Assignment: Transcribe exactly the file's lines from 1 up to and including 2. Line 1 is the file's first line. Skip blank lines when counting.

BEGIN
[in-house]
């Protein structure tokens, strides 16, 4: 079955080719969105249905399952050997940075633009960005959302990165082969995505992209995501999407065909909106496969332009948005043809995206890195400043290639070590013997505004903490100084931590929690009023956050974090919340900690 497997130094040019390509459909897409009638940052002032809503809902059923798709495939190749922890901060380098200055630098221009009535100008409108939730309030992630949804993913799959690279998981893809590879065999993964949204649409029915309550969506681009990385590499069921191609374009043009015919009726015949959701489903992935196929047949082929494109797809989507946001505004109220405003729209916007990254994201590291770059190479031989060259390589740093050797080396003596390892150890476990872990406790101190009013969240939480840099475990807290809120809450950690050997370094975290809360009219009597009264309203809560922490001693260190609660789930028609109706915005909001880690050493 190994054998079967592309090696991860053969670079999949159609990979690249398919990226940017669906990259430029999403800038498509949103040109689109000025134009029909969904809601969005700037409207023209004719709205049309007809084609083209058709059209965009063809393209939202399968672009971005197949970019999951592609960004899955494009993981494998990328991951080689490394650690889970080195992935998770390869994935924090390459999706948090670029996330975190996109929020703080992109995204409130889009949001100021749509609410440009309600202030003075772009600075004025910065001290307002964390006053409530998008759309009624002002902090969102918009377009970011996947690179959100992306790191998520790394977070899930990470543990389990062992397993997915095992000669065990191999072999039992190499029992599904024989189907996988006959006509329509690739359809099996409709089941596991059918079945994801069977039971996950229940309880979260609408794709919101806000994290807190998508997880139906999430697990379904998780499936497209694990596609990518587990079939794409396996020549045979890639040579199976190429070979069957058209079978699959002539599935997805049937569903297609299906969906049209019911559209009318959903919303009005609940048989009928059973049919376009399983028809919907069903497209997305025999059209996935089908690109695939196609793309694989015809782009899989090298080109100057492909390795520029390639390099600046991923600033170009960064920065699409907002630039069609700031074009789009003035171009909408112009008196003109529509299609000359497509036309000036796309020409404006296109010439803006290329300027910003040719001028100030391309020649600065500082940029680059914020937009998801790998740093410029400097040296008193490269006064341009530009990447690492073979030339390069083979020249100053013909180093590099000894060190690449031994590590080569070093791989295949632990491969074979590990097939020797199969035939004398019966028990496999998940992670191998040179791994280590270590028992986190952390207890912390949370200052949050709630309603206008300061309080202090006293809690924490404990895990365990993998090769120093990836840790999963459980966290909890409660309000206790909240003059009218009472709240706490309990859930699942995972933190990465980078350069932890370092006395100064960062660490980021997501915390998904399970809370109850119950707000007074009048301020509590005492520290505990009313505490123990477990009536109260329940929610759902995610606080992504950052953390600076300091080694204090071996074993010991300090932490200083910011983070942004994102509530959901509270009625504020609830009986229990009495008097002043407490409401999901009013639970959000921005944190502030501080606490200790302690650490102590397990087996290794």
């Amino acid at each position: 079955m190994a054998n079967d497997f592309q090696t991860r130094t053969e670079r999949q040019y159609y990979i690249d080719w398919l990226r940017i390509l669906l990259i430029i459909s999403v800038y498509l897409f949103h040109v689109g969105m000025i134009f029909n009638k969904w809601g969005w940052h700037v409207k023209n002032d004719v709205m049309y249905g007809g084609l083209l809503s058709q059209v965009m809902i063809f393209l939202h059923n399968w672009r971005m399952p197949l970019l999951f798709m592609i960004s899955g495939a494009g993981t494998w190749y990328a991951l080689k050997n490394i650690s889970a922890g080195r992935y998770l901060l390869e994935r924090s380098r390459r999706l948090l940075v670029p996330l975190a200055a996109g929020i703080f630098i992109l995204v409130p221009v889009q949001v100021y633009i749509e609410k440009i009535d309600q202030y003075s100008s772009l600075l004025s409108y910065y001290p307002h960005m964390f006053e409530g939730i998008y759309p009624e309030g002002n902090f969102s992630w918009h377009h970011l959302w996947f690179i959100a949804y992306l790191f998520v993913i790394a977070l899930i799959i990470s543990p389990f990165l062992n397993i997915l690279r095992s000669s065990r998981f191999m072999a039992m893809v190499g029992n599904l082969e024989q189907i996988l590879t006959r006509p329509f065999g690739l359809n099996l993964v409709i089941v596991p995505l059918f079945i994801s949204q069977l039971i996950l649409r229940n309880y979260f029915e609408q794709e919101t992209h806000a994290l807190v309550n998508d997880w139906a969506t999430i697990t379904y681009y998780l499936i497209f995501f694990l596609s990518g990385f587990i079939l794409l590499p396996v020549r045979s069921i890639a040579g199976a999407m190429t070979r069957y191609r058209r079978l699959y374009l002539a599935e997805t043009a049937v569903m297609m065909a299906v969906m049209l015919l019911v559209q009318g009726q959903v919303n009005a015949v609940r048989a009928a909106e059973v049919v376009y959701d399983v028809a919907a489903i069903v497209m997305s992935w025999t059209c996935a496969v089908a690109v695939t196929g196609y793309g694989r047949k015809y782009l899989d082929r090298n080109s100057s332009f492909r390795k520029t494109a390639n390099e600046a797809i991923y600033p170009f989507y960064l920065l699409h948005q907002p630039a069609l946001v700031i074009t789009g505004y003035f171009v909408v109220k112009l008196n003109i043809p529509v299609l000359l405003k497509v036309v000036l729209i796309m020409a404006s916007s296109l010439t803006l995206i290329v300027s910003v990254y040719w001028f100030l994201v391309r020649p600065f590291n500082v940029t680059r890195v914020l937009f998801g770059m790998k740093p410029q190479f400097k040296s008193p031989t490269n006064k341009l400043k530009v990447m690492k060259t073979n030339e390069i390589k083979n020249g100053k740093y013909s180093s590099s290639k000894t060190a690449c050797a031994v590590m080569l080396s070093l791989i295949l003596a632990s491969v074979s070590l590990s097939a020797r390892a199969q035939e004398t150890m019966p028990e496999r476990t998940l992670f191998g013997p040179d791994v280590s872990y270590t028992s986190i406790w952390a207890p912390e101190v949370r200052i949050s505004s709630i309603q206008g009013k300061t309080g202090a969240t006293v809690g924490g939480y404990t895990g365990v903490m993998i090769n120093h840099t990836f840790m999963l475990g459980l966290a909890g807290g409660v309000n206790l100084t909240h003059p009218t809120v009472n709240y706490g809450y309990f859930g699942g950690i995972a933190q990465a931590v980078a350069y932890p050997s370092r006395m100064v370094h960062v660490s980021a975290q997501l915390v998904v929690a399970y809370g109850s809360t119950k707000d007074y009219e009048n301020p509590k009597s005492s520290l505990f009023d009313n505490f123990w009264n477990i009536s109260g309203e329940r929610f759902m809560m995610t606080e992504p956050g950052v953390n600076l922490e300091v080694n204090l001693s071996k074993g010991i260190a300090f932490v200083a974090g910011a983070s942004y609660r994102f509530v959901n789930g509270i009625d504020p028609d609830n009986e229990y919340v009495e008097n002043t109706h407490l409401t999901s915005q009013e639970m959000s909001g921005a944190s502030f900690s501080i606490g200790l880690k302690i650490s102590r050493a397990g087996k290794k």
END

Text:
[in-house]
């Protein structure tokens, strides 16, 4: 079955080719969105249905399952050997940075633009960005959302990165082969995505992209995501999407065909909106496969332009948005043809995206890195400043290639070590013997505004903490100084931590929690009023956050974090919340900690 497997130094040019390509459909897409009638940052002032809503809902059923798709495939190749922890901060380098200055630098221009009535100008409108939730309030992630949804993913799959690279998981893809590879065999993964949204649409029915309550969506681009990385590499069921191609374009043009015919009726015949959701489903992935196929047949082929494109797809989507946001505004109220405003729209916007990254994201590291770059190479031989060259390589740093050797080396003596390892150890476990872990406790101190009013969240939480840099475990807290809120809450950690050997370094975290809360009219009597009264309203809560922490001693260190609660789930028609109706915005909001880690050493 190994054998079967592309090696991860053969670079999949159609990979690249398919990226940017669906990259430029999403800038498509949103040109689109000025134009029909969904809601969005700037409207023209004719709205049309007809084609083209058709059209965009063809393209939202399968672009971005197949970019999951592609960004899955494009993981494998990328991951080689490394650690889970080195992935998770390869994935924090390459999706948090670029996330975190996109929020703080992109995204409130889009949001100021749509609410440009309600202030003075772009600075004025910065001290307002964390006053409530998008759309009624002002902090969102918009377009970011996947690179959100992306790191998520790394977070899930990470543990389990062992397993997915095992000669065990191999072999039992190499029992599904024989189907996988006959006509329509690739359809099996409709089941596991059918079945994801069977039971996950229940309880979260609408794709919101806000994290807190998508997880139906999430697990379904998780499936497209694990596609990518587990079939794409396996020549045979890639040579199976190429070979069957058209079978699959002539599935997805049937569903297609299906969906049209019911559209009318959903919303009005609940048989009928059973049919376009399983028809919907069903497209997305025999059209996935089908690109695939196609793309694989015809782009899989090298080109100057492909390795520029390639390099600046991923600033170009960064920065699409907002630039069609700031074009789009003035171009909408112009008196003109529509299609000359497509036309000036796309020409404006296109010439803006290329300027910003040719001028100030391309020649600065500082940029680059914020937009998801790998740093410029400097040296008193490269006064341009530009990447690492073979030339390069083979020249100053013909180093590099000894060190690449031994590590080569070093791989295949632990491969074979590990097939020797199969035939004398019966028990496999998940992670191998040179791994280590270590028992986190952390207890912390949370200052949050709630309603206008300061309080202090006293809690924490404990895990365990993998090769120093990836840790999963459980966290909890409660309000206790909240003059009218009472709240706490309990859930699942995972933190990465980078350069932890370092006395100064960062660490980021997501915390998904399970809370109850119950707000007074009048301020509590005492520290505990009313505490123990477990009536109260329940929610759902995610606080992504950052953390600076300091080694204090071996074993010991300090932490200083910011983070942004994102509530959901509270009625504020609830009986229990009495008097002043407490409401999901009013639970959000921005944190502030501080606490200790302690650490102590397990087996290794």